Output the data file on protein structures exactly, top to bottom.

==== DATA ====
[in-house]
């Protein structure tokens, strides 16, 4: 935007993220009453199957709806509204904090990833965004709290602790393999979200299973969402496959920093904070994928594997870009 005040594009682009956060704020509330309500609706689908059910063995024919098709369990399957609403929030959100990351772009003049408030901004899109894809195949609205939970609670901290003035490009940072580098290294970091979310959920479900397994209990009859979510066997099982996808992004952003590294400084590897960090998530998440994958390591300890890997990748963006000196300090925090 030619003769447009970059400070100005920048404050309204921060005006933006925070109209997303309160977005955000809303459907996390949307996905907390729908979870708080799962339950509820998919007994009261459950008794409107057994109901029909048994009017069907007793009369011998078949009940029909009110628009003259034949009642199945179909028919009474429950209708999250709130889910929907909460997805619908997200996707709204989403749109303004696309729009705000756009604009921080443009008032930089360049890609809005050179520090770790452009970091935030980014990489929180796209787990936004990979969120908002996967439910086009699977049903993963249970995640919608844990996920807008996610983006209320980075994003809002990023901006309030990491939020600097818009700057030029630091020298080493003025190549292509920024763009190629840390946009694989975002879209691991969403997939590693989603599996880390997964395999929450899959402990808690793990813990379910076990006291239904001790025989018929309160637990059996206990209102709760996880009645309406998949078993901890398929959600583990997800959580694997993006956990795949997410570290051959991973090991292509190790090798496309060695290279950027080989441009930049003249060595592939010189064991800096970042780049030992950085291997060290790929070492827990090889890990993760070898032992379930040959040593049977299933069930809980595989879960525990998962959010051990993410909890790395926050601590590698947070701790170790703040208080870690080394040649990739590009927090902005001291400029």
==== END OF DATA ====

[in-house]
């Protein structure tokens, strides 16, 4: 935007993220009453199957709806509204904090990833965004709290602790393999979200299973969402496959920093904070994928594997870009 005040594009682009956060704020509330309500609706689908059910063995024919098709369990399957609403929030959100990351772009003049408030901004899109894809195949609205939970609670901290003035490009940072580098290294970091979310959920479900397994209990009859979510066997099982996808992004952003590294400084590897960090998530998440994958390591300890890997990748963006000196300090925090 030619003769447009970059400070100005920048404050309204921060005006933006925070109209997303309160977005955000809303459907996390949307996905907390729908979870708080799962339950509820998919007994009261459950008794409107057994109901029909048994009017069907007793009369011998078949009940029909009110628009003259034949009642199945179909028919009474429950209708999250709130889910929907909460997805619908997200996707709204989403749109303004696309729009705000756009604009921080443009008032930089360049890609809005050179520090770790452009970091935030980014990489929180796209787990936004990979969120908002996967439910086009699977049903993963249970995640919608844990996920807008996610983006209320980075994003809002990023901006309030990491939020600097818009700057030029630091020298080493003025190549292509920024763009190629840390946009694989975002879209691991969403997939590693989603599996880390997964395999929450899959402990808690793990813990379910076990006291239904001790025989018929309160637990059996206990209102709760996880009645309406998949078993901890398929959600583990997800959580694997993006956990795949997410570290051959991973090991292509190790090798496309060695290279950027080989441009930049003249060595592939010189064991800096970042780049030992950085291997060290790929070492827990090889890990993760070898032992379930040959040593049977299933069930809980595989879960525990998962959010051990993410909890790395926050601590590698947070701790170790703040208080870690080394040649990739590009927090902005001291400029």